Artscape: What Drives an Artist to Paint Cars?

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Bob Hieronimus and his art car. Photo by Steve Ruark.

Bob Hieronimus recounts his notable artistic accomplishment of painting more than 50 murals in Baltimore.

There’s the 2,700 square-foot “The Apocalypse,” finished in 1969 at Johns Hopkins University, which depicts history as a cyclical force. His “E Pluribus Unum” completed in 1985 features famed diners at the Lexington Market. The 1996 “A Little Help From Our Friends” on the side of the Safe and Smart Community Resource Center on Greenmount Avenue portrays inspirational figures from Bob Marley to Rachel Carson.

But Hieronimus’ friendly blue eyes light up when he explains that his preferred canvas comes on four wheels. This summer will mark his 6th year participating in Artscape’s Art Car Exhibit, displaying a biodiesel-fueled 1984 Mercedes, known as “We the People.”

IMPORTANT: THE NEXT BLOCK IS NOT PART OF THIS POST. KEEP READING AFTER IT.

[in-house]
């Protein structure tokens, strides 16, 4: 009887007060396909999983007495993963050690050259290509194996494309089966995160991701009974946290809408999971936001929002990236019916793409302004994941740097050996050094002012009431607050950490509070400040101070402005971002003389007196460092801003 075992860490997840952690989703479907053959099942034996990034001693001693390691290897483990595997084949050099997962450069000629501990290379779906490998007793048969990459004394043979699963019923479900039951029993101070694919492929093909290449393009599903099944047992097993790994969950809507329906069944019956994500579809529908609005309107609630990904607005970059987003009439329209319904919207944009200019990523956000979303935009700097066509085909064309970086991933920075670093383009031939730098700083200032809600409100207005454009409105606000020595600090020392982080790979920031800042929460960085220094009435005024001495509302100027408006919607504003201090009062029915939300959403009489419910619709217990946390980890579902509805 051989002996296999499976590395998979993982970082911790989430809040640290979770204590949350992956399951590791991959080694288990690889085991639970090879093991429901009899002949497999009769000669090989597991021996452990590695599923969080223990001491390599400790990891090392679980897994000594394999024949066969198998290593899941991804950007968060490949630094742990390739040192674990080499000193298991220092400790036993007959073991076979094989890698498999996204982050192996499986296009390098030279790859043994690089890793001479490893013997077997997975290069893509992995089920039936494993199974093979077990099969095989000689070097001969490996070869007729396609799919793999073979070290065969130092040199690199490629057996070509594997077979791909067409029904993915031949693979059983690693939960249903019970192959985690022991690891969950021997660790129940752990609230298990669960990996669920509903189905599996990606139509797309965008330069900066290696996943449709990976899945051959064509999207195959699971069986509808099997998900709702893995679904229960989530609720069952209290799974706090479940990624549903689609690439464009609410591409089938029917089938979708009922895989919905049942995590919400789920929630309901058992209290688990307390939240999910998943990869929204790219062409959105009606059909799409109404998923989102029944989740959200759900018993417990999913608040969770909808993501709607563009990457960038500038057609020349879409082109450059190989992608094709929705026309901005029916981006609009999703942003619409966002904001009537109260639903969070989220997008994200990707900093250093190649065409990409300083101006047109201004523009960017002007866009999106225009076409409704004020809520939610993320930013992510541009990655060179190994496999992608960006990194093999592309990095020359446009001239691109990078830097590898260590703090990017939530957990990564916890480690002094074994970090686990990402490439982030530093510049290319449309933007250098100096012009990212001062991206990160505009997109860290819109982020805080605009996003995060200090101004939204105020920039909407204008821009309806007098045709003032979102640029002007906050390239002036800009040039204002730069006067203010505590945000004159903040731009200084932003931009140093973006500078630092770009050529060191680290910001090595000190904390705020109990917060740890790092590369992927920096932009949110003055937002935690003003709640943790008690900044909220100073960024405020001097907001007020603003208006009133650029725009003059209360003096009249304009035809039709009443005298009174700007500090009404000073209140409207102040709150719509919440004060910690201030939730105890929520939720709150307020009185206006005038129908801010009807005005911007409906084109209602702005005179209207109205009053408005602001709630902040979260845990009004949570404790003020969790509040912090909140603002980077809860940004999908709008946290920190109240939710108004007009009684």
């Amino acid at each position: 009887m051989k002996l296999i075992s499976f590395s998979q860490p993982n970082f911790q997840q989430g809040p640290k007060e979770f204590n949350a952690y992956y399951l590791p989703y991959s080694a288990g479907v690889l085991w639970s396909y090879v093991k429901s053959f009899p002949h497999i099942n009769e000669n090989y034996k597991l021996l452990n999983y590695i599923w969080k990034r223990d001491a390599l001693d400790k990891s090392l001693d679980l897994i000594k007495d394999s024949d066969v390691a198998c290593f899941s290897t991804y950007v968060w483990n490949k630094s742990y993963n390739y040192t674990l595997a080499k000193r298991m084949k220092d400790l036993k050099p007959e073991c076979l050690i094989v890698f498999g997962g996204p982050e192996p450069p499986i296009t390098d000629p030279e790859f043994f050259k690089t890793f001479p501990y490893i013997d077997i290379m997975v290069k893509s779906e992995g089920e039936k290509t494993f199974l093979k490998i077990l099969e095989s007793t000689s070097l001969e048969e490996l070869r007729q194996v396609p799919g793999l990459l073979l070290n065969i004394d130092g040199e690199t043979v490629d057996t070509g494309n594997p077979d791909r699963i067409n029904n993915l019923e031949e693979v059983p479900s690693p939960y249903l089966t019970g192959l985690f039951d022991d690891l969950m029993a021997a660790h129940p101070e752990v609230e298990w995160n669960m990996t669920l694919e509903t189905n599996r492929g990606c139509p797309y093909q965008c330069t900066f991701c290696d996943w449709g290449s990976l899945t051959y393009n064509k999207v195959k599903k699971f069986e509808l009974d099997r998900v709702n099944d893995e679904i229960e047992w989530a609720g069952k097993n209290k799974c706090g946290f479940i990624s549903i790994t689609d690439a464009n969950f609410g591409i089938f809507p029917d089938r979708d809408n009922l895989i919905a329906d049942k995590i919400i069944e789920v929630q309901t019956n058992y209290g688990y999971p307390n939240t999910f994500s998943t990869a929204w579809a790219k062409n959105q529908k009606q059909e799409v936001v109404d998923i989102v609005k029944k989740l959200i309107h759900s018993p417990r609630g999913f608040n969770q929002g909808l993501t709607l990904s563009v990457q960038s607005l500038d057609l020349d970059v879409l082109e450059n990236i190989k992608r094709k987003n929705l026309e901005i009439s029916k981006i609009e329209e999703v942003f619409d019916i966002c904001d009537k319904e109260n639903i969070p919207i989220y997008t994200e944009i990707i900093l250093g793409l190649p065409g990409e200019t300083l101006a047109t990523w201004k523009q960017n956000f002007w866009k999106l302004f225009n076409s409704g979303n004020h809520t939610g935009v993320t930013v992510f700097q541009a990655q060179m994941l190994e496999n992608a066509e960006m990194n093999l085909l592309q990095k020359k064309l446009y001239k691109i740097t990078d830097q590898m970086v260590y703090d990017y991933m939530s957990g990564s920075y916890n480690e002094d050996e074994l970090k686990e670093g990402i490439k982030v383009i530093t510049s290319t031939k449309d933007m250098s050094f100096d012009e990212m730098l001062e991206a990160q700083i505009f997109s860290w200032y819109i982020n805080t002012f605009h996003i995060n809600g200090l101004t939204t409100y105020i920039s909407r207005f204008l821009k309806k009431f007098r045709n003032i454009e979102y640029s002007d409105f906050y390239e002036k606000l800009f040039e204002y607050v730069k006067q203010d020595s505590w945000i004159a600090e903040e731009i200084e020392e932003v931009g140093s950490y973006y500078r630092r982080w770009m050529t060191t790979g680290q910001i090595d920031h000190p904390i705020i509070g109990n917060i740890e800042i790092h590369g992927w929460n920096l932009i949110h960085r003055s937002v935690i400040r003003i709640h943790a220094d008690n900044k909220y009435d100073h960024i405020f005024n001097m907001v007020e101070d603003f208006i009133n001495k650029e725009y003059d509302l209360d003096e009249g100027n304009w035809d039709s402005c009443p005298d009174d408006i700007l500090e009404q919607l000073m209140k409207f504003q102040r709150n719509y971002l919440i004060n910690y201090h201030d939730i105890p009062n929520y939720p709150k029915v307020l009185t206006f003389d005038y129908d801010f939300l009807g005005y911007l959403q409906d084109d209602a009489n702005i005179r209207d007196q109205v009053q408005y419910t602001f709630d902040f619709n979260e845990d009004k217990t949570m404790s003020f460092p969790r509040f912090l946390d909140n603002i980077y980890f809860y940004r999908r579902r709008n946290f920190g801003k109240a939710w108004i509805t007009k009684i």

One of the nation’s largest free arts festivals, Artscape welcomes more 350,000 visitors during its three-day run each July and generates nearly $26 million for Baltimore. This year’s festival runs July 20-22 and marks its 31-year anniversary and its 19th year showcasing the art car exhibit.

One of Artscape’s most popular feature, the exhibit showcases cars with outlandish designs covering every inch of their frame. The cars attract a crowd, some with their mouths agape and observing in silence and others chatting with their friends about the visual spectacle before them. Artists design their cars without restraints, says Artscape Visual Arts Coordinator Jim Lucio. Art cars have ranged from a giant banana to an all-glass motif.

Read more at Bmore Media

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